According to a new report published by UNICEF and the World Health Organization (WHO), no country in the world fully meets recommended standards for breastfeeding.
The Global Breastfeeding Scorecard, which evaluated 194 nations, found that only 40 percent of children younger than six months are breastfed exclusively (given nothing but breast milk) and only 23 countries have exclusive breastfeeding rates above 60 percent.
Evidence shows breastfeeding is especially critical during the first six months of life, helping prevent diarrhoea and pneumonia, two major causes of death in infants.
Stats SA research reveals that exclusive breastfeeding (up to 6 months) has risen to 32 percent from a low 8 percent. The world average however, sits at 43 percent.
Jenny Wright, CEO of Human Milk Bank speaks to Africa Melane on the need to increase local breastfeeding rates.
While we are celebrating enormously that the breast feeding rate has gone up so much, I have to point out that that is the initiation of breastfeeding, 36% is mother's going home exclusively breastfeeding. Sadly once mothers get home the rate of exclusive breastfeeding starts to drop very quickly and by six months the exclusive breast feeding rate is so much lower....— Jenny Wright, CEO of Human Milk Bank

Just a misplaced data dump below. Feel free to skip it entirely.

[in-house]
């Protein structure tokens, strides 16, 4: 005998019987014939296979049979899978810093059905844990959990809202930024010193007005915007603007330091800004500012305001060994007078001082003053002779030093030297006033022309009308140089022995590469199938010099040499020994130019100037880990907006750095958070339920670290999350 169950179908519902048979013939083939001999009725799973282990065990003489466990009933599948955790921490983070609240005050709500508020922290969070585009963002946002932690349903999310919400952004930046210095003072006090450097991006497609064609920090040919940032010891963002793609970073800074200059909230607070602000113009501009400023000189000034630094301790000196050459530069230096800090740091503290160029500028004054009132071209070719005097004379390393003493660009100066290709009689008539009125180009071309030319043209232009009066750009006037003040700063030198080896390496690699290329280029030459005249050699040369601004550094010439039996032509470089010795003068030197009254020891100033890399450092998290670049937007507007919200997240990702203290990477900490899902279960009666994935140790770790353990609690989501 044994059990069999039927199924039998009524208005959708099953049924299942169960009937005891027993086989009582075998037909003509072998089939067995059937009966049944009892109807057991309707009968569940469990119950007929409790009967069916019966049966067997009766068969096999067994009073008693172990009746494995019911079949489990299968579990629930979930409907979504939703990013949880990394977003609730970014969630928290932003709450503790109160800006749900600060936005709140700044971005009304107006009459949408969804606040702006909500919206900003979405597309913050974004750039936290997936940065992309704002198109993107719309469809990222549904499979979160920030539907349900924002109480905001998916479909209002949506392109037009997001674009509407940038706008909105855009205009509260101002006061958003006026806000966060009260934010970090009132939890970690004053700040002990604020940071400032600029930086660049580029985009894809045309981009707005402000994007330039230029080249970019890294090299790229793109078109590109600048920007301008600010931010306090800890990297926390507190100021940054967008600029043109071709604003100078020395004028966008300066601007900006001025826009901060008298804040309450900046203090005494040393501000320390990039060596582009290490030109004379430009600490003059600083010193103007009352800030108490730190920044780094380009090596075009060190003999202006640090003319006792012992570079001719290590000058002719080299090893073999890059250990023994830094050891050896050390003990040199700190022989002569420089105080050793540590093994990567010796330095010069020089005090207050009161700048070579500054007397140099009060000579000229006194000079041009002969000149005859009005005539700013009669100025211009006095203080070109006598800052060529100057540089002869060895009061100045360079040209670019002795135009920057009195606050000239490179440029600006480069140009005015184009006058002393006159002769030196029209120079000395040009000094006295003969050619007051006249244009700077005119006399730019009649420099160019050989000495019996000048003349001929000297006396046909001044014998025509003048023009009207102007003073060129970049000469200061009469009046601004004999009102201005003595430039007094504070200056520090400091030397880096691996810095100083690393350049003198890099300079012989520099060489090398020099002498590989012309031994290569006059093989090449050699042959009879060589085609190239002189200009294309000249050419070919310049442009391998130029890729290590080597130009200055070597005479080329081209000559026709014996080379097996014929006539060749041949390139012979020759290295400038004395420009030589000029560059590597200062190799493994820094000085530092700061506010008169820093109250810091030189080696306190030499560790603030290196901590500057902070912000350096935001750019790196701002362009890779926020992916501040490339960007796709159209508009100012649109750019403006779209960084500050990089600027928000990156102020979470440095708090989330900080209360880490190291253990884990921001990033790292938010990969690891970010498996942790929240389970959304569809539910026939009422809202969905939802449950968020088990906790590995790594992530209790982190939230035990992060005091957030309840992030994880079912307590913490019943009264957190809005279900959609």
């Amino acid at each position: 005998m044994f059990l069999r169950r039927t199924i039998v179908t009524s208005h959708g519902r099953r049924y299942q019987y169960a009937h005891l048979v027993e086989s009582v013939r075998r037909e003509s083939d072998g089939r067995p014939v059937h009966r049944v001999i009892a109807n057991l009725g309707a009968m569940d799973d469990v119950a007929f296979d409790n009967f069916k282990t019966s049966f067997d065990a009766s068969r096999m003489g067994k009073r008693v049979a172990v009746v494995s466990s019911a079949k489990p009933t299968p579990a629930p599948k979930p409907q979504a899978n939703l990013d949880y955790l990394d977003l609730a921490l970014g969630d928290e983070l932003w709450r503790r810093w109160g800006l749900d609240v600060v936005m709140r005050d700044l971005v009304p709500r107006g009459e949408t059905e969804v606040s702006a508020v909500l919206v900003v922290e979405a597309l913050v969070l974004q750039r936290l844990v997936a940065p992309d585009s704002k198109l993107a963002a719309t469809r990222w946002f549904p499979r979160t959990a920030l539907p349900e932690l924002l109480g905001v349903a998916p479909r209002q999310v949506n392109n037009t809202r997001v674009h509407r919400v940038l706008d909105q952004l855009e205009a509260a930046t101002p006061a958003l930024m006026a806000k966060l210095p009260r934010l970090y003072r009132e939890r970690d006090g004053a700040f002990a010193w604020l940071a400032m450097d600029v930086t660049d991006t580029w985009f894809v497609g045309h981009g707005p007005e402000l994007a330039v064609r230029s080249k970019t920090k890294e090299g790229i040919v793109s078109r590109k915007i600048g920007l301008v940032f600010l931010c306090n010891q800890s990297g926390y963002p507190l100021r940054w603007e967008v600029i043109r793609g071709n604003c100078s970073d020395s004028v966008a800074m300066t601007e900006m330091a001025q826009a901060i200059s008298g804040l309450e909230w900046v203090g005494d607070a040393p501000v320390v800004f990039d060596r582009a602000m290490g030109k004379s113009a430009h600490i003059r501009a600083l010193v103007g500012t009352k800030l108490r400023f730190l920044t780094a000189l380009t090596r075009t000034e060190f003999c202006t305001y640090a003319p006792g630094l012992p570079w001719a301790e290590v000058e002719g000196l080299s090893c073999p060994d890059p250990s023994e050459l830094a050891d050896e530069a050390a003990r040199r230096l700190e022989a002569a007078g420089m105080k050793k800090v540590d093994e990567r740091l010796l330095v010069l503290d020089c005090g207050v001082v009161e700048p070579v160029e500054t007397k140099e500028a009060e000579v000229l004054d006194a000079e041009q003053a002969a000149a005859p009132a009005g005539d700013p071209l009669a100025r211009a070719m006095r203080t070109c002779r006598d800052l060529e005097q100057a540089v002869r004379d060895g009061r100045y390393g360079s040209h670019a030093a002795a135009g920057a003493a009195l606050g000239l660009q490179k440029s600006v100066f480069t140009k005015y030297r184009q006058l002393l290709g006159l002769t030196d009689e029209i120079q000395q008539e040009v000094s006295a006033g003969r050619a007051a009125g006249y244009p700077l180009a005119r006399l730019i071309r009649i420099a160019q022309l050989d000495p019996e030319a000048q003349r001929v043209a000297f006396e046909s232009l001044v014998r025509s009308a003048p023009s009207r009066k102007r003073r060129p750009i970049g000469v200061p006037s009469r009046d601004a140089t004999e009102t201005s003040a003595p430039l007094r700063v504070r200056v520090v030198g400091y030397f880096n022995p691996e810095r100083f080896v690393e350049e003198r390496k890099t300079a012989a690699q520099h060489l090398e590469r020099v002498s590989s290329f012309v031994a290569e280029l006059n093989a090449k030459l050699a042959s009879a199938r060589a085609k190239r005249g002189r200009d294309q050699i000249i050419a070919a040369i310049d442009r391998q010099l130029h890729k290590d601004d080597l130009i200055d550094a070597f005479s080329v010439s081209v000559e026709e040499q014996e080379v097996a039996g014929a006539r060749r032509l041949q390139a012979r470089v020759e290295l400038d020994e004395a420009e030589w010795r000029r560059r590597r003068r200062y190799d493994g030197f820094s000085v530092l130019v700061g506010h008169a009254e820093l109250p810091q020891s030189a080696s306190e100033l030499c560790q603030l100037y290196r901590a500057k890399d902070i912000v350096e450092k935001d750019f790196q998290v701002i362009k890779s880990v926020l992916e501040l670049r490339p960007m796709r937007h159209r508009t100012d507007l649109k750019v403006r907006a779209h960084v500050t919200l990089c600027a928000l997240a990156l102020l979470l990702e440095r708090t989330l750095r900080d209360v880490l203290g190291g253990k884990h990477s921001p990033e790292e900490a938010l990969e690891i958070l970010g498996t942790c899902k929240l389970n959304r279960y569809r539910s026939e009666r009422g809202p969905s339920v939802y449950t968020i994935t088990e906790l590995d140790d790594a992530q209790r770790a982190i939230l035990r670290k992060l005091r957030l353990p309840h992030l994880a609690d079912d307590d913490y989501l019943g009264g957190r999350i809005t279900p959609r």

Responding to perceptions that breast-feeding is painful and inconvenient, Wright says a lot more awareness is needed amongst women to find the necessary help.
There is the idea that in the beginning breastfeeding is painful, it is not , it means that there is a problem with the latch if there is that level of discomfort or damage to the breast and that mother needs help and she needs support.— Jenny Wright, CEO of Human Milk Bank
If we can help mom's to understand how to cope that makes a huge difference......things like mom have to go back to work very early, when they do go back not all employers are very supportive of breast feeding. That is unacceptable.— Jenny Wright, CEO of Human Milk Bank
Click on the link below to listen to the full audio....